Route 50 may just be the perfect place for this. And while I’ve written about this area before, the sheer beauty of this American landmark makes it the place you keep coming back to, over and over again. Hard to think of a better place in the area for a road trip, although admittedly, Route 211 past the town of Warrenton comes close. BBQ’s and horse farms are big in the area, as well as quaint, little towns where you can find everything from Amish patio furniture to Alpaca socks. But it’s the landscape that will make you forget all notions of time for a while. The green meadows just seem to go on forever until they reach the distant Blue Ridge Mountains, while happy horses graze on grass so green that it looks as if it has been painted recently. It is easy to loose yourself in this scenery and the delicate touch of a morning breeze. Who knows, perhaps it is possible to make time stand still after all, even if for that brief moment when nothing else mattered but what was in front our my eyes.
They often say that if you want to really get to know a city, that you must first familiarize yourself with its neighborhoods. I kind of agree with that and have made it a point to visit distinct neighborhoods whenever I travel. But sometimes you don’t have to travel very far to see how new neighborhoods transform the cities in which they sprout. As old continues to give way to new, places like The Yards in Washington, DC continue to redefine the city’s urban living landscape. Sure, not everyone is happy to see an old way of life disappear, but shinny, new things also have their attraction. And in a city that has experienced significant population outflows in the past, authorities are quite eager to attract those taxpayers back to the new neighborhoods. The bait: open spaces, shinny new apartment buildings, trendy restaurants, and above all, quick access to the Metro. Oh, and should I mention that a Major League baseball park and a New York Trapeze School are within walking distance too? Well, that surely must help.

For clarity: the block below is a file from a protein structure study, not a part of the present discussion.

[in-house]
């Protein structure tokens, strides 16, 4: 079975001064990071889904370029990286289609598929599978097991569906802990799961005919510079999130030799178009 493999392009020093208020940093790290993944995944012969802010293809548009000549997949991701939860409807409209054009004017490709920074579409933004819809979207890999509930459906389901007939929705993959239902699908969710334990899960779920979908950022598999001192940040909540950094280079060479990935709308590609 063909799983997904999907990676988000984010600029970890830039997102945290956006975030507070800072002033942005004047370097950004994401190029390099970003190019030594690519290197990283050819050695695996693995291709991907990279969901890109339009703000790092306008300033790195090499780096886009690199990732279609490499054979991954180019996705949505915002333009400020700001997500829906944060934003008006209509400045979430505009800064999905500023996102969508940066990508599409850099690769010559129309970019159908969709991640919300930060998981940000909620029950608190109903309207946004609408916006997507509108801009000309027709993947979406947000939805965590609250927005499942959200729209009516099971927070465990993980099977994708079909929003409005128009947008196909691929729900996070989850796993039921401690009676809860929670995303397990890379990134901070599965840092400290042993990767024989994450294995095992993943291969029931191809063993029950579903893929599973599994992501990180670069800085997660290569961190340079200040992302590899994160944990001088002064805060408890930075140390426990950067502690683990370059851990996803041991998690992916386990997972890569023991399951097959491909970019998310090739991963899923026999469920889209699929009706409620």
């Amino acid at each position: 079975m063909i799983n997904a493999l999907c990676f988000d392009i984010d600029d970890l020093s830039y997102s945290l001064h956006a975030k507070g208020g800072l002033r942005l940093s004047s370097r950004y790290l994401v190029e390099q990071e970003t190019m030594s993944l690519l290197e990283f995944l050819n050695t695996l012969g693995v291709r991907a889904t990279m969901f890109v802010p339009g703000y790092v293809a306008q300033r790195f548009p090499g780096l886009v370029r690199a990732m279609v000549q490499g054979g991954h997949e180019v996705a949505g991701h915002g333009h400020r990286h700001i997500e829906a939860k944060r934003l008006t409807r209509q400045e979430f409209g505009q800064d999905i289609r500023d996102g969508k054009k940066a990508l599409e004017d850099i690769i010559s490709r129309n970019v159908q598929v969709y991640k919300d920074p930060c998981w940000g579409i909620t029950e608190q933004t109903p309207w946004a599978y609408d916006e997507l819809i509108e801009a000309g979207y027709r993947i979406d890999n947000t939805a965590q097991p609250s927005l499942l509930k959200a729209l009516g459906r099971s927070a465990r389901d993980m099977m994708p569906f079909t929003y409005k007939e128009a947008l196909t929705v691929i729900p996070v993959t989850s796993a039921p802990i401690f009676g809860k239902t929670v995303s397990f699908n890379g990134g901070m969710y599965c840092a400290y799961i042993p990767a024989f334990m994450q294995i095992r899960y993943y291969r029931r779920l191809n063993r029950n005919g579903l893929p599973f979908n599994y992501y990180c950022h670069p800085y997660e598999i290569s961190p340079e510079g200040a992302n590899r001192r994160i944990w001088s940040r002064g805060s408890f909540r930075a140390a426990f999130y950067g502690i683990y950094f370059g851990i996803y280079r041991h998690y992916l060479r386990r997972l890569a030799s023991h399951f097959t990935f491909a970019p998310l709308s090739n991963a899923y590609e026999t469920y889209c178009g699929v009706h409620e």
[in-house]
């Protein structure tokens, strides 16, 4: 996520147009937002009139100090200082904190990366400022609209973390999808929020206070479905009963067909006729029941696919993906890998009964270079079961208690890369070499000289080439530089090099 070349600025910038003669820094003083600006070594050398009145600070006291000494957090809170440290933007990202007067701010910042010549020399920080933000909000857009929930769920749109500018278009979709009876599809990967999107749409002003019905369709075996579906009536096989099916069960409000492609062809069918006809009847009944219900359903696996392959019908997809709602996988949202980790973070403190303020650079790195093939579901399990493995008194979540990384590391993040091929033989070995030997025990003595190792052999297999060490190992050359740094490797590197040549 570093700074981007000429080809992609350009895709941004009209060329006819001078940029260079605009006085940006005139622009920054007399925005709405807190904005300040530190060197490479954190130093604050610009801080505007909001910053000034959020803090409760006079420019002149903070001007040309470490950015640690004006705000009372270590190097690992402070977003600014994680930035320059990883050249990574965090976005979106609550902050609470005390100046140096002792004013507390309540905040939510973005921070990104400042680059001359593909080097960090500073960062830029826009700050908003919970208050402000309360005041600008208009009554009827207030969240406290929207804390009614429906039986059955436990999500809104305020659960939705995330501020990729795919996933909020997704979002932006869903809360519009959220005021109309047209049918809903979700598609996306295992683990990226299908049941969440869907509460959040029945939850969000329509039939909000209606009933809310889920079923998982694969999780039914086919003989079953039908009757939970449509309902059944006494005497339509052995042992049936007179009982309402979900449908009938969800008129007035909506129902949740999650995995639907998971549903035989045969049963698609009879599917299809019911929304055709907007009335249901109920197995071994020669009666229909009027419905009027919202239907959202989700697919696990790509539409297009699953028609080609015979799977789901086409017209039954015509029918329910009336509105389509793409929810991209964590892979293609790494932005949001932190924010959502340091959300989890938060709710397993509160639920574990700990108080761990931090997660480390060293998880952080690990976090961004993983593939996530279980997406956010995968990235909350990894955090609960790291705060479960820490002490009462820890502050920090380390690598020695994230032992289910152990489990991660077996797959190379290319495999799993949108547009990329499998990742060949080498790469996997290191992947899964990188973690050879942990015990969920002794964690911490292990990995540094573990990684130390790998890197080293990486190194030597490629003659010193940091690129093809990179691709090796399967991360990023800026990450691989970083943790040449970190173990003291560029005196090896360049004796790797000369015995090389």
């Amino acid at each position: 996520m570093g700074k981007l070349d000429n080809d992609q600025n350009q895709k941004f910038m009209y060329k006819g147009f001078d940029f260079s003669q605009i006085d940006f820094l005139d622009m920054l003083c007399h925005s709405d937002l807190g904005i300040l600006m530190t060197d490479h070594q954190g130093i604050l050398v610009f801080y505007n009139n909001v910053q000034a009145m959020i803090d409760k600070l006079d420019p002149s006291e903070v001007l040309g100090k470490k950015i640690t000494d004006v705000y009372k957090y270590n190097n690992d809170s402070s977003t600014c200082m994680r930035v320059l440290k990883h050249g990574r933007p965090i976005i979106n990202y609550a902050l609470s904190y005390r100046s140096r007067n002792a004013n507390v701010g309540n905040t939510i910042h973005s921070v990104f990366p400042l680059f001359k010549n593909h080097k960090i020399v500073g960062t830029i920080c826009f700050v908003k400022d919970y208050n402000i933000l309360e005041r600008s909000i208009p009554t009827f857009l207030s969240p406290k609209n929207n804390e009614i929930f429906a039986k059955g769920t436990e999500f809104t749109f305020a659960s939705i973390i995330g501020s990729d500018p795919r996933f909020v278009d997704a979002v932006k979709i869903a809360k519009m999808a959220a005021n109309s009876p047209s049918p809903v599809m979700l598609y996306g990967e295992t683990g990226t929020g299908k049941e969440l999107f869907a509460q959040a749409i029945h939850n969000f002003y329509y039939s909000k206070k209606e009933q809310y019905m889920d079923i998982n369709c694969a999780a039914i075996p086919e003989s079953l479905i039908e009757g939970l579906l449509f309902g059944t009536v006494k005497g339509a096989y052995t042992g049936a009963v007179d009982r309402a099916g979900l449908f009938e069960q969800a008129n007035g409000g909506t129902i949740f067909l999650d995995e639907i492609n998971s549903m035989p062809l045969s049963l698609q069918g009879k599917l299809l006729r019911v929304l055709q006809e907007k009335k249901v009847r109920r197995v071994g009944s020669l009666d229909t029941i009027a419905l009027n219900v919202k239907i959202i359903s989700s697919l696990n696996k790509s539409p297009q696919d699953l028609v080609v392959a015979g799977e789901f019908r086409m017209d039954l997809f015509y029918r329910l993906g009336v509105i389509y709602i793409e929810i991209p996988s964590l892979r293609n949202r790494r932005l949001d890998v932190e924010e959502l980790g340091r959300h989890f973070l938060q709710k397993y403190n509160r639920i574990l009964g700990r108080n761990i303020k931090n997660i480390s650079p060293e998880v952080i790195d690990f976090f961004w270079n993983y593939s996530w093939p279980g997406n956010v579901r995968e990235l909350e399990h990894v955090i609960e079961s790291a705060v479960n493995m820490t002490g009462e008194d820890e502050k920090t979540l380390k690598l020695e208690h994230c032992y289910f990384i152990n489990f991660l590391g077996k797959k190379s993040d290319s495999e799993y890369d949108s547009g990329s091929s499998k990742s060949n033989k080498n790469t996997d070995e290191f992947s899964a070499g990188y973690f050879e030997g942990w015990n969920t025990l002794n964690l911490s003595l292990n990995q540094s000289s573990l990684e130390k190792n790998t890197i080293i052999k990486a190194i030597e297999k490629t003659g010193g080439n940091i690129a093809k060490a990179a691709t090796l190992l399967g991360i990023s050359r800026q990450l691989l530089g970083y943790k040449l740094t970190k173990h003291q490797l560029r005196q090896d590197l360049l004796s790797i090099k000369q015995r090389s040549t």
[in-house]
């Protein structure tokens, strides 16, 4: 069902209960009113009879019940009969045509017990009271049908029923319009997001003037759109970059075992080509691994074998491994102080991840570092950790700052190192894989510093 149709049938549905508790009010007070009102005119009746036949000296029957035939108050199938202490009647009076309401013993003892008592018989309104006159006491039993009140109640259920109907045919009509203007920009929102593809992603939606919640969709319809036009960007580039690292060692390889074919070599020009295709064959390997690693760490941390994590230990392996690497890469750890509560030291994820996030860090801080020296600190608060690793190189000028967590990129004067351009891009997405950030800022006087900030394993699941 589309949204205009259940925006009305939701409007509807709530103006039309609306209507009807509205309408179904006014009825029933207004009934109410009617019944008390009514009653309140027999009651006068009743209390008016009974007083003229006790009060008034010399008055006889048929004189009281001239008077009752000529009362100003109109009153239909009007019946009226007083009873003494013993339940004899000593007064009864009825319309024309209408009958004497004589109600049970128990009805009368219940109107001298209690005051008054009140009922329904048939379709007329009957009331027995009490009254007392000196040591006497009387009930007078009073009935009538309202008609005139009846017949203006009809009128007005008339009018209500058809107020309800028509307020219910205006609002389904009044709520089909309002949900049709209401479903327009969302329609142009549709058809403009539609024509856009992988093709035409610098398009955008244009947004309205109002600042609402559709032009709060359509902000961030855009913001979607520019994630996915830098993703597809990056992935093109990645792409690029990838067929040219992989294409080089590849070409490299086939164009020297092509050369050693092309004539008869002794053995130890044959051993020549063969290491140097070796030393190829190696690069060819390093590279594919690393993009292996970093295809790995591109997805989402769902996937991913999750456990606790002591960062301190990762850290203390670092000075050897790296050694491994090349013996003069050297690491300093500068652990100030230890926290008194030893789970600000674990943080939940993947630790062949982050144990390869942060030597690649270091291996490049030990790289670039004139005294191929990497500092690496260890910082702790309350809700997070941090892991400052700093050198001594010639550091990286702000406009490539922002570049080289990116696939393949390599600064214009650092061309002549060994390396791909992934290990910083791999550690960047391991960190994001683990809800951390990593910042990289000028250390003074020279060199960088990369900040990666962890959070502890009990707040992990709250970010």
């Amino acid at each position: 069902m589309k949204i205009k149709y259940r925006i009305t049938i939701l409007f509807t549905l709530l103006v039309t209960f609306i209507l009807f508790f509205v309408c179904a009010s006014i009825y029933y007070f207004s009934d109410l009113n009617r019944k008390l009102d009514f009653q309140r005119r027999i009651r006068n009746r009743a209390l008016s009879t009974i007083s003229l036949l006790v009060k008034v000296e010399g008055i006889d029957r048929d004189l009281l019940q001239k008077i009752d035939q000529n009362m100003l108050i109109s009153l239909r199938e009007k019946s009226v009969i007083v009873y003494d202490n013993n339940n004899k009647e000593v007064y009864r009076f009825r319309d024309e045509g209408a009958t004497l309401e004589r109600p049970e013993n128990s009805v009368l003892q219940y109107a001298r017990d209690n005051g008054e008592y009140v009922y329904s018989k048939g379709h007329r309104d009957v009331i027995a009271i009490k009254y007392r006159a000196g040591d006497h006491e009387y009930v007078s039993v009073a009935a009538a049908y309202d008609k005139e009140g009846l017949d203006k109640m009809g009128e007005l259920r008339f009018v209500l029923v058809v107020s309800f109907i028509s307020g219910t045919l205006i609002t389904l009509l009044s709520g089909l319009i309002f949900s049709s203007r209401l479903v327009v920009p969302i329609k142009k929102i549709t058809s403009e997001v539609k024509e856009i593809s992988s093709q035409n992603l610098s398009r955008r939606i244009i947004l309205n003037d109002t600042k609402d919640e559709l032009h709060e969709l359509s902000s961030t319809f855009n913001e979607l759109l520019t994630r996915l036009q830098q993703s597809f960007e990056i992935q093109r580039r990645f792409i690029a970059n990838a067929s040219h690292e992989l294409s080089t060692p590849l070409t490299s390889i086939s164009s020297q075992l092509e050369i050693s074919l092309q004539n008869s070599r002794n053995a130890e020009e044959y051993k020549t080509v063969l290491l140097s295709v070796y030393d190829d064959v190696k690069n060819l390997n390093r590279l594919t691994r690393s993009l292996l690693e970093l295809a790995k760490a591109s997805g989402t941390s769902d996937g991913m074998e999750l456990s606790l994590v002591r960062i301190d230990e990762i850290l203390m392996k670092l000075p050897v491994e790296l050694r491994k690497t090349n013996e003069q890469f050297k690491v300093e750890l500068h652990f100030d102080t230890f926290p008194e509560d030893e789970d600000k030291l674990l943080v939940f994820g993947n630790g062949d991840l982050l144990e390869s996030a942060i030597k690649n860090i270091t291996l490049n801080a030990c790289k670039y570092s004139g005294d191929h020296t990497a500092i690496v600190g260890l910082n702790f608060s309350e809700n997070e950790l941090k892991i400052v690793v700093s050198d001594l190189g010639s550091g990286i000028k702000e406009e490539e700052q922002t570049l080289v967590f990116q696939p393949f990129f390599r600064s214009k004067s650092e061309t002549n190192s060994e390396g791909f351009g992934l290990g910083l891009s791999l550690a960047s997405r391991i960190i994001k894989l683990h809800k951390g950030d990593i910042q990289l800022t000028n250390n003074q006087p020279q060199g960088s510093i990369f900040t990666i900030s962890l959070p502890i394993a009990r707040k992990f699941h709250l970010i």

This recently-developed, waterside area of Washington, DC is sandwiched between the Navy Yard and the Washington Nationals baseball park. Major construction projects are still going on out there, so the place still has that “work in progress” feeling about it. And if the area has not been totally discovered by locals yet, this probably has more to do with its somewhat off-the-beaten-path location than with anything else. Sure, you can get there via metro, but if you drive, prepare to pay at the few parking facilities there (and even on Sundays when most of DC does not charge for parking). Enough reason to stay away? I don’t think so. The Yards are one of the few places in the city where the lack of crowds, traffic, and noise allow for the perfect evening stroll, or for enough quiet to concentrate on that great book you’ve been meaning to spend some time with. Trendy restaurants, coffee shops, and an all-natural ice cream shop round up the good news about the place. Who knows, this may end up becoming one of the best kept secrets in the city after all.